If you happen to own a stock or two that has performed significantly well, it could be tilting your portfolio one way or the other, either among your equity holdings or between your equities and bonds. A great way to regain balance is to donate all or some of the stock holdings that happen to have outpaced the rest of your portfolio. This will allow you to give charitably, offset potential capital gains tax, and rebalance your portfolio—something that cannot be obtained by simply donating cash.
You can make the process simple. Many executives are hesitant to donate stock because they believe it will be a headache to report to both the charity of their choice and the IRS. One strategy to avoid the complexity of donating stock outright is to use a donor-advised fund to make your donation. A donor-advised fund is an account made of up of contributions from different donors. The donor (or a representative) keeps advisory status over the distribution of funds and over how the assets are invested in the account.
One of the benefits of the donor-advised fund is that you have one filing to submit to the IRS, rather than a separate filing for each individual charity you donate to. If you only support one charity, this may not be a pain point for you, but many executives that I work with choose to donate to multiple charities.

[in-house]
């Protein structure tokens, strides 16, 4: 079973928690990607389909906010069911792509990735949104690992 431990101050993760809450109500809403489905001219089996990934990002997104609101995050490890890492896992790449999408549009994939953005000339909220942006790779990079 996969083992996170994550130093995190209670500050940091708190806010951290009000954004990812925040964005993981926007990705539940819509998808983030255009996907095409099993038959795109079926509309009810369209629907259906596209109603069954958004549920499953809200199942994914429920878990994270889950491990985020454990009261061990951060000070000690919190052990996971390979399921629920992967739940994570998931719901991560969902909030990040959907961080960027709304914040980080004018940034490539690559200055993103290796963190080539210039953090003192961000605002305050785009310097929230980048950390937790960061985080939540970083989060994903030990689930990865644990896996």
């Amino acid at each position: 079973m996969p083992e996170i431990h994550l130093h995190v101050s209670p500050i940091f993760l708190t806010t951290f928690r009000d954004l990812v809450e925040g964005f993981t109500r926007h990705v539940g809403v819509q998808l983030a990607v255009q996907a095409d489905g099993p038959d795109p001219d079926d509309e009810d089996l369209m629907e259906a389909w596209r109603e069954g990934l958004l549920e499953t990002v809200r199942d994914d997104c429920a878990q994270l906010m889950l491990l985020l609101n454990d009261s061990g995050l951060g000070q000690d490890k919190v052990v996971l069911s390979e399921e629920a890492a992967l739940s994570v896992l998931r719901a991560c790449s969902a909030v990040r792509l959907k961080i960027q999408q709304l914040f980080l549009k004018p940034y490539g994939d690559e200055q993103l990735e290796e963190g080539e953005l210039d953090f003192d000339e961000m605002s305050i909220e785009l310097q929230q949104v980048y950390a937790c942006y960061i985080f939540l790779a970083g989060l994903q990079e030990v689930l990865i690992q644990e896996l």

Another benefit of the donor-advised fund is that you can continue to hold those investments in the account, so if a stock continues to rise in value, the charity can benefit from this. However, you need to work with a trusted executive financial advisor to ensure that this account is watched and managed in case the stock or other holding begins to lose value, which should trigger a sale of the holding.
Overall, the donor-advised account does have its benefits, but one of the downsides is the fees associated with it. While these fees can vary, they will always be more costly than just donating the stock directly to the charity of your choice.
Should You Donate Stock Instead of Cash?
You have worked extremely hard for the assets you’ve accumulated, so you should be able to put them toward whatever causes you wish. After reviewing the benefits of donating stock instead of cash, you know that you can give more, rebalance your portfolio, and make things simple by using a donor-advised fund when you use this strategy.
It is important, however, to work with a trusted wealth manager that listens to what is most important to you before making any recommendations. Your manager should be able to help you discern the most effective charitable donation strategy for both you and the charity of your choice. As an executive, you should feel good about whatever decision you make and know that your contributions are making a difference.
K. Wade Carpenter, CFP®, AIF®, ChFC®, CLU®, is an innovative wealth manager serving corporate executives and entrepreneurs from coast to coast. Throughout his more than 25-year career, Wade’s focus on C-level clients has made him a top strategist for integrated asset allocation and equity compensation management. He can help you decide if donating stock instead of cash to the charity of your choice is the right strategy for you. For more information on how Wade and the Carpenter Team can advise you on charitable donation strategies, reach out today for a complimentary consultation.